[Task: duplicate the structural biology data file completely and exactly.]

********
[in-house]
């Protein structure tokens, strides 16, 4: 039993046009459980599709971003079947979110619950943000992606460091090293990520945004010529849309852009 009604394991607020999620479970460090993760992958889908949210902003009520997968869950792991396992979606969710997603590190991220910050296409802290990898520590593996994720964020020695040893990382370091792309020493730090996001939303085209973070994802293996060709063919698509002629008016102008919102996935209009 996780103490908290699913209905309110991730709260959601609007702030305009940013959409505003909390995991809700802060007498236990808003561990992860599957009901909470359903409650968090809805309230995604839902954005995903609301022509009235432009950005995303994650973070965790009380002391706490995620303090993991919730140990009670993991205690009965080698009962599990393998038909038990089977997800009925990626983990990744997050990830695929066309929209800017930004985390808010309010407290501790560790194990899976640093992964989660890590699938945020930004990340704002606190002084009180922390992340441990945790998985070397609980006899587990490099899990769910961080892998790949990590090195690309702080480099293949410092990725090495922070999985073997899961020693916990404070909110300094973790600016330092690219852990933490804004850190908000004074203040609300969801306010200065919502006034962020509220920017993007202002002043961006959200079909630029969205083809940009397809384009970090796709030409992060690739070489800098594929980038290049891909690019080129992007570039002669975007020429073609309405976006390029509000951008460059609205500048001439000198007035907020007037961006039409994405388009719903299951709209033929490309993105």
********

[in-house]
């Protein structure tokens, strides 16, 4: 039993046009459980599709971003079947979110619950943000992606460091090293990520945004010529849309852009 009604394991607020999620479970460090993760992958889908949210902003009520997968869950792991396992979606969710997603590190991220910050296409802290990898520590593996994720964020020695040893990382370091792309020493730090996001939303085209973070994802293996060709063919698509002629008016102008919102996935209009 996780103490908290699913209905309110991730709260959601609007702030305009940013959409505003909390995991809700802060007498236990808003561990992860599957009901909470359903409650968090809805309230995604839902954005995903609301022509009235432009950005995303994650973070965790009380002391706490995620303090993991919730140990009670993991205690009965080698009962599990393998038909038990089977997800009925990626983990990744997050990830695929066309929209800017930004985390808010309010407290501790560790194990899976640093992964989660890590699938945020930004990340704002606190002084009180922390992340441990945790998985070397609980006899587990490099899990769910961080892998790949990590090195690309702080480099293949410092990725090495922070999985073997899961020693916990404070909110300094973790600016330092690219852990933490804004850190908000004074203040609300969801306010200065919502006034962020509220920017993007202002002043961006959200079909630029969205083809940009397809384009970090796709030409992060690739070489800098594929980038290049891909690019080129992007570039002669975007020429073609309405976006390029509000951008460059609205500048001439000198007035907020007037961006039409994405388009719903299951709209033929490309993105």